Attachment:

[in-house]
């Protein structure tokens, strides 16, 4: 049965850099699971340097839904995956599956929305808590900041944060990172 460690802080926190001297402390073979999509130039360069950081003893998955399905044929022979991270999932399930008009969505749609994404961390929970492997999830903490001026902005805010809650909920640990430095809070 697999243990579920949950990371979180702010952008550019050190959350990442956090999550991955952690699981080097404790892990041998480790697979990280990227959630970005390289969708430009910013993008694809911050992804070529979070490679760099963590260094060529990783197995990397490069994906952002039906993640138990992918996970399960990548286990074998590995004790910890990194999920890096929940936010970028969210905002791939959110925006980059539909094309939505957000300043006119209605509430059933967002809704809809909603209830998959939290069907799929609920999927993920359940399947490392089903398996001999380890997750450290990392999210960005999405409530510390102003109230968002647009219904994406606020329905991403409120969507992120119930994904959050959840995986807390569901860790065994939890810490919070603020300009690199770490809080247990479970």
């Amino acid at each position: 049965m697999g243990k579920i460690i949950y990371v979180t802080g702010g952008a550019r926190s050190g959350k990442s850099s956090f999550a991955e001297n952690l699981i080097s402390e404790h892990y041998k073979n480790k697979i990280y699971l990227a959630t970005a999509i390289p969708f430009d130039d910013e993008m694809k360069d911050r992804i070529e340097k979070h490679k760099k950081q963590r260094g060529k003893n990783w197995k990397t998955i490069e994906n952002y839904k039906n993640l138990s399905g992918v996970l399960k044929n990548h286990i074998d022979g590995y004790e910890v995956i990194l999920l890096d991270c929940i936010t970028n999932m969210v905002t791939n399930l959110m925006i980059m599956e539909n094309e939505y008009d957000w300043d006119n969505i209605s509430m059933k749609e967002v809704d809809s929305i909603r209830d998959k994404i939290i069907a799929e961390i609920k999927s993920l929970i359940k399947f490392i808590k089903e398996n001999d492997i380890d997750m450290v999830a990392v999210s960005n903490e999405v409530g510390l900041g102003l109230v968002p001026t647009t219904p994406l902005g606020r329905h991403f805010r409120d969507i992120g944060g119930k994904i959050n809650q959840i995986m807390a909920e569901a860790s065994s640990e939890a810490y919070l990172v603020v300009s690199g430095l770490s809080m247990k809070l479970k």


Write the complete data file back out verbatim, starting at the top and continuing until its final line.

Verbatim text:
[in-house]
């Protein structure tokens, strides 16, 4: 049965850099699971340097839904995956599956929305808590900041944060990172 460690802080926190001297402390073979999509130039360069950081003893998955399905044929022979991270999932399930008009969505749609994404961390929970492997999830903490001026902005805010809650909920640990430095809070 697999243990579920949950990371979180702010952008550019050190959350990442956090999550991955952690699981080097404790892990041998480790697979990280990227959630970005390289969708430009910013993008694809911050992804070529979070490679760099963590260094060529990783197995990397490069994906952002039906993640138990992918996970399960990548286990074998590995004790910890990194999920890096929940936010970028969210905002791939959110925006980059539909094309939505957000300043006119209605509430059933967002809704809809909603209830998959939290069907799929609920999927993920359940399947490392089903398996001999380890997750450290990392999210960005999405409530510390102003109230968002647009219904994406606020329905991403409120969507992120119930994904959050959840995986807390569901860790065994939890810490919070603020300009690199770490809080247990479970």
């Amino acid at each position: 049965m697999g243990k579920i460690i949950y990371v979180t802080g702010g952008a550019r926190s050190g959350k990442s850099s956090f999550a991955e001297n952690l699981i080097s402390e404790h892990y041998k073979n480790k697979i990280y699971l990227a959630t970005a999509i390289p969708f430009d130039d910013e993008m694809k360069d911050r992804i070529e340097k979070h490679k760099k950081q963590r260094g060529k003893n990783w197995k990397t998955i490069e994906n952002y839904k039906n993640l138990s399905g992918v996970l399960k044929n990548h286990i074998d022979g590995y004790e910890v995956i990194l999920l890096d991270c929940i936010t970028n999932m969210v905002t791939n399930l959110m925006i980059m599956e539909n094309e939505y008009d957000w300043d006119n969505i209605s509430m059933k749609e967002v809704d809809s929305i909603r209830d998959k994404i939290i069907a799929e961390i609920k999927s993920l929970i359940k399947f490392i808590k089903e398996n001999d492997i380890d997750m450290v999830a990392v999210s960005n903490e999405v409530g510390l900041g102003l109230v968002p001026t647009t219904p994406l902005g606020r329905h991403f805010r409120d969507i992120g944060g119930k994904i959050n809650q959840i995986m807390a909920e569901a860790s065994s640990e939890a810490y919070l990172v603020v300009s690199g430095l770490s809080m247990k809070l479970k």